55 Left: Vientiane; Right: Bangkok The most expensive and valuable commodity in cities is space. Yet planners often treat space as worthless, allowing individuals to use vast quantities of it for long periods each day, literally or virtually for free. This arises or is inseparable from a tremendous concern for vehicle parking which would be laughable if it were not so destructive. What are we to do with the vast quantity of cars and motorbikes that need a parking spot? Few other demands or desires call out such a strong and concerted response. What of the demand for affordable housing, quality schools and health care, food for the hungry, jobs for all those in need including educated youth, recreational opportunities for all groups, and so on? As Donald Shoup (2005), the man who wrote the book on parking explains, no baker would first attempt to assess the demand for free cake and then bake accordingly. Yet planners readily accept the demand for free parking as a minimum requirement for cities. And why not? The parking of cars and motorbikes throughout the city causes any number of problems for traffic circulation, both vehicular and pedestrian, and impedes people from entering shops and accessing services. But...why respond to the demand for free parking? Vendors are harassed by police presumably in part because they do not pay for a fixed spot from which to sell, and thus are seen as having no right to that space. Yet selling on the sidewalk is far more economically productive than parking a vehicle. Selling creates jobs, allowing people to care for themselves and their families. It generates other jobs; someone else is growing and harvesting the fruits and vegetables, or manufacturing the other goods and products that they sell. Affordable goods are a boon to many. Parking, meanwhile, is mostly just a cost. Without it, people would simply use businesses closer to home; there would be no net loss to the economy. Left: Hanoi, Right: Bangkok To acknowledge that space is valuable is not to say that we should charge everyone who wishes to use it. Trying to monetize every aspect of life leads to a vulgarization, a cheapening of life. Rather, it means making decisions based on the social value of different activities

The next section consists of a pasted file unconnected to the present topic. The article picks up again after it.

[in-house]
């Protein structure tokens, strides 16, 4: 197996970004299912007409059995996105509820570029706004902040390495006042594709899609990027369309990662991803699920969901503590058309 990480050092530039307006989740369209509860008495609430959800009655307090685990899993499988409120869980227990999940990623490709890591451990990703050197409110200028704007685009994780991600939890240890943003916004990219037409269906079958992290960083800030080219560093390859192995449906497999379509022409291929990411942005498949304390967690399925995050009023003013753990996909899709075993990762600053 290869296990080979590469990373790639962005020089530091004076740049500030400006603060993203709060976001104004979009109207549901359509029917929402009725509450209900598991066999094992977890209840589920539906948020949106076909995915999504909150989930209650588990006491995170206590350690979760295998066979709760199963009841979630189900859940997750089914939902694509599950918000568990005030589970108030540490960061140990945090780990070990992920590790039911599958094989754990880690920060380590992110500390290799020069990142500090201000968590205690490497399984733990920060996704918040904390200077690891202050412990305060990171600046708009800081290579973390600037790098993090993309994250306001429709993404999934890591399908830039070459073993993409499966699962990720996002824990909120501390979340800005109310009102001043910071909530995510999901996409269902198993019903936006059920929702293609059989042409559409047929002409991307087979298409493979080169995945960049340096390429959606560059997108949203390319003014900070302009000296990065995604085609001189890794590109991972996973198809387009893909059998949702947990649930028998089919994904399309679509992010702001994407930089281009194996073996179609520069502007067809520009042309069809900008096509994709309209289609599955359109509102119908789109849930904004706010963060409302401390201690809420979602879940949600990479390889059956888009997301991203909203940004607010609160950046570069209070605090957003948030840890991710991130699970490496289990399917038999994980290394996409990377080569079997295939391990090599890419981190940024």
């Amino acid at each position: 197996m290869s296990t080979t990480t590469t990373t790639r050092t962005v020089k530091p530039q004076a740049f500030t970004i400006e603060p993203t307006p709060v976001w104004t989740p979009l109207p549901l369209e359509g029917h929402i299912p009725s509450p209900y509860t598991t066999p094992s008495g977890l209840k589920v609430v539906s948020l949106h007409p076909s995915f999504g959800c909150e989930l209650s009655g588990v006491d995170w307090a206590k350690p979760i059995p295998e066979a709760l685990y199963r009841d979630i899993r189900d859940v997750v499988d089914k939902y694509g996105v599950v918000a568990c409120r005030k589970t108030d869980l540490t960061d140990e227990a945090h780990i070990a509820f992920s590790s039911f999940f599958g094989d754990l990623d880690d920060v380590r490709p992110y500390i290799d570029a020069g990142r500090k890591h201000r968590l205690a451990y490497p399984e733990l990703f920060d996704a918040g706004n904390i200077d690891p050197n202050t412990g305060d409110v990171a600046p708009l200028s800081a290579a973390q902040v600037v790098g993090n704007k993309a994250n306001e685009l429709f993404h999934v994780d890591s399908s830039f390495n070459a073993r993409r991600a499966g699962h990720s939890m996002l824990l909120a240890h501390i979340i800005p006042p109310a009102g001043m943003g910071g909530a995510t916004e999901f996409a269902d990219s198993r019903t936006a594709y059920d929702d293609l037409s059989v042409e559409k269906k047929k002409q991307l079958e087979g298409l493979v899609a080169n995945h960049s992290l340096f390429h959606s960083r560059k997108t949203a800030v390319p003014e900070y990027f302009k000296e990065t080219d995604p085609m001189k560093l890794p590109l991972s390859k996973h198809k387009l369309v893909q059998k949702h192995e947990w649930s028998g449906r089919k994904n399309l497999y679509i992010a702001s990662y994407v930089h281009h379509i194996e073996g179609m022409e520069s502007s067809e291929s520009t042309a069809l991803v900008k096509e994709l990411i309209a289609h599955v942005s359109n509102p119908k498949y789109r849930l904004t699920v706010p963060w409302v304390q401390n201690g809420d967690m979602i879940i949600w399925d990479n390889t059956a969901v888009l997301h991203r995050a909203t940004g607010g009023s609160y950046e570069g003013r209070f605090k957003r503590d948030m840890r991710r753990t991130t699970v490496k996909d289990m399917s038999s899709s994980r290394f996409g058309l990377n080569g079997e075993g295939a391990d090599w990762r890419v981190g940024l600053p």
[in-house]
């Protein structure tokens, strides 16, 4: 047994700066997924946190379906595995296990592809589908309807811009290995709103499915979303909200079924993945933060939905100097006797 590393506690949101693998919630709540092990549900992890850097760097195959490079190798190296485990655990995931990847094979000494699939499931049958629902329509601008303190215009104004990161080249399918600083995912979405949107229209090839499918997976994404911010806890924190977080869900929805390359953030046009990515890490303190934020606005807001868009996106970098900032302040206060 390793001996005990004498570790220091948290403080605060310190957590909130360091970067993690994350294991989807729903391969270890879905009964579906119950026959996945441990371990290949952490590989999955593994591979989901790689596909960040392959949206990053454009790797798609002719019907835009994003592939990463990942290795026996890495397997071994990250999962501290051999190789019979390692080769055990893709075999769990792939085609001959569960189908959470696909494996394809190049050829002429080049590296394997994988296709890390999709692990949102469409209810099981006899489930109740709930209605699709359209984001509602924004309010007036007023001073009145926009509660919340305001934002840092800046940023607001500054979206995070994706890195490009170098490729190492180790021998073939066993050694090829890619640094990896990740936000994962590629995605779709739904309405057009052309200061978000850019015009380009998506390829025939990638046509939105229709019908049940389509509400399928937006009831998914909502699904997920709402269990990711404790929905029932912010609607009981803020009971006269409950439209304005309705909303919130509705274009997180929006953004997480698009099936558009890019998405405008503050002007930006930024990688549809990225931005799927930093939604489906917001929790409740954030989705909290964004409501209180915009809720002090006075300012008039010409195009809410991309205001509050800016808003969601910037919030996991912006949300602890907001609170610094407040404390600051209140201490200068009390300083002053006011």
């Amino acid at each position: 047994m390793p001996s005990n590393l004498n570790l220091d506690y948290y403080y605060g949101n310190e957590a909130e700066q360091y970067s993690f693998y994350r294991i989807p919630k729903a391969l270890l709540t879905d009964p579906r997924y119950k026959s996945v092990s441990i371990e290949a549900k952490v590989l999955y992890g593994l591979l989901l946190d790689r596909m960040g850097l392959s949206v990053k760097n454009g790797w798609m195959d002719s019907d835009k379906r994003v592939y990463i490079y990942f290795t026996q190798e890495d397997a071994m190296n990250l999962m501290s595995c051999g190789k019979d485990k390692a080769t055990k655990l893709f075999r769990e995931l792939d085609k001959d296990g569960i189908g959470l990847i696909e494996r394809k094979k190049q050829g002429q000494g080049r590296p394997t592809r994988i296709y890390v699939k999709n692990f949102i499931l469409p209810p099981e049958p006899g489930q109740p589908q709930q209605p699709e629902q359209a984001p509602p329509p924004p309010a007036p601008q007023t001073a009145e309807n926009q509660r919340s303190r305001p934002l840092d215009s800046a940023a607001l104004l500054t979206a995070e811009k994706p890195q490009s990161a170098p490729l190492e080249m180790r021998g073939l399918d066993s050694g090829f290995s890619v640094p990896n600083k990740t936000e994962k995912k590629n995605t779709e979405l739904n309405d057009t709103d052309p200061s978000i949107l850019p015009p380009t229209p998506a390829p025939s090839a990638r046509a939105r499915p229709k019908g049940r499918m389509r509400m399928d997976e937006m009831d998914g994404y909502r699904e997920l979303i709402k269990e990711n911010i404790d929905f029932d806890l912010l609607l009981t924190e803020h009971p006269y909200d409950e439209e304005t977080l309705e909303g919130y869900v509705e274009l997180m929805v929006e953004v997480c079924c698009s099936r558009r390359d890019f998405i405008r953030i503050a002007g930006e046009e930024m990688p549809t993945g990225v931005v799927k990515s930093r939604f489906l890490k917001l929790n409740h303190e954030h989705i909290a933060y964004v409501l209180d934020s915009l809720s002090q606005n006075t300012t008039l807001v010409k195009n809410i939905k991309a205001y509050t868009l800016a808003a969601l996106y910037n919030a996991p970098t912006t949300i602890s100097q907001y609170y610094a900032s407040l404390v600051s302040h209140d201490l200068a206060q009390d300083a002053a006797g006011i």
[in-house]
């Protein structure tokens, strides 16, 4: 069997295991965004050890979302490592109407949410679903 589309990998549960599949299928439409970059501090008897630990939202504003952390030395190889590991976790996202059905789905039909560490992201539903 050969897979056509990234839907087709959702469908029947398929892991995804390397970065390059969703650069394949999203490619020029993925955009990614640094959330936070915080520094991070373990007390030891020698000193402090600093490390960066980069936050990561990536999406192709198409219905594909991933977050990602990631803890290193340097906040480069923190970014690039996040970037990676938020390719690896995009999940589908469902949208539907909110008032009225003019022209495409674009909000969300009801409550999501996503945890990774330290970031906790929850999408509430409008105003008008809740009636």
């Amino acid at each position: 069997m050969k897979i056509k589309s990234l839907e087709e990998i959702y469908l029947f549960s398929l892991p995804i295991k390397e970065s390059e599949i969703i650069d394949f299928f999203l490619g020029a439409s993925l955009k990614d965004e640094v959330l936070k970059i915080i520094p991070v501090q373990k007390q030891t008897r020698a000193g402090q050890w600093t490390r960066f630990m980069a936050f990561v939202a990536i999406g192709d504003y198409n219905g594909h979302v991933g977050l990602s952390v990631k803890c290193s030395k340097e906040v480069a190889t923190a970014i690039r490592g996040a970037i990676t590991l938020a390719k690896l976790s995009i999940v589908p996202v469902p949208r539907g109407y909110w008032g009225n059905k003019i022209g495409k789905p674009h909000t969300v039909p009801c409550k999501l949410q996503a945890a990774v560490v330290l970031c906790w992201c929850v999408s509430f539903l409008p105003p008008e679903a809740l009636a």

56 For any individual, parking his or her vehicle on the sidewalk represents a benefit, but it hampers the movement and tarnishes the dignity of all those who would walk by. Driving on sidewalks is dangerous to others. An informal sidewalk shop a noodle stand, a vendor and a few stools provides employment, cheap and convenient dining, and while possibly hampering movement does not carry the same message as the parking of a vehicle: that things are more valuable than people and that the rich always deserve priority over the poor. People enjoy and benefit from the presence of people; parked vehicles are simply a hindrance. Given the quantity of traffic and air pollution at present in many cities, the fact that so many people continue to choose to eat or simply sit on sidewalks indicates a great fascination not just with the outdoors (however dirty and smelly) but with public spaces, with public life. It is not conducive to happiness (nor to economic productivity) to ban people s favourite activities, especially given the empty and melancholy quality of sidewalks on which all selling, and hence seemingly all life, is banned. What is efficient, rational and sensible is to encourage activities that are popular, harmless, and contribute to the public good while limiting or banning those that benefit the few at the expense of the many. In the case of parking this is easily done. As Shoup (2005) explains in great detail in his masterpiece, The High Cost of Free Parking, the problem is not that there is too little parking, but that parking is free (or charged at so low a rate and with no increments for time as to be essentially free). By charging a fair market rate by space and time occupied (bigger vehicles would pay more, and the money would be collected by intervals of an hour or less depending on the busy-ness of the area), fewer spaces could accommodate more vehicles, as people would be reluctant to spend the money to park for hours. One car (or a few motorbikes) may park for several hours in a parking space. If people had to pay for parking by time rather than one flat rate, they would likely spend far less time parked there, and that same space could thus serve ten or twenty cars or dozens of motorbikes over the course of the day. The parking capacity would be expanded by several times, but space devoted to parking would not have to increase. Thus the parking problem could decrease not only at no expense to the government and without having to create more parking provisions, or sacrifice more street-side space, but while generating significant revenue. Again, this is NOT to say that all space should generate revenue, that people should pay to sit on benches or chat or shop. Socially beneficial and equity-enhancing activities (those that either fail to differentiate by income or that promote the welfare of the needy) should be allowed, even encouraged. One individual who has plenty of money to pay for parking can benefit from parking his car on a sidewalk. Another individual, who cannot afford to rent a space in the market, could set up a noodle shop in that same space, giving her needed income and providing a low-cost convenient meal for others. These should not be difficult choices to make, especially since in this case helping the poor (passively, by allowing them to earn a living) also means enhancing the quality of life in urban areas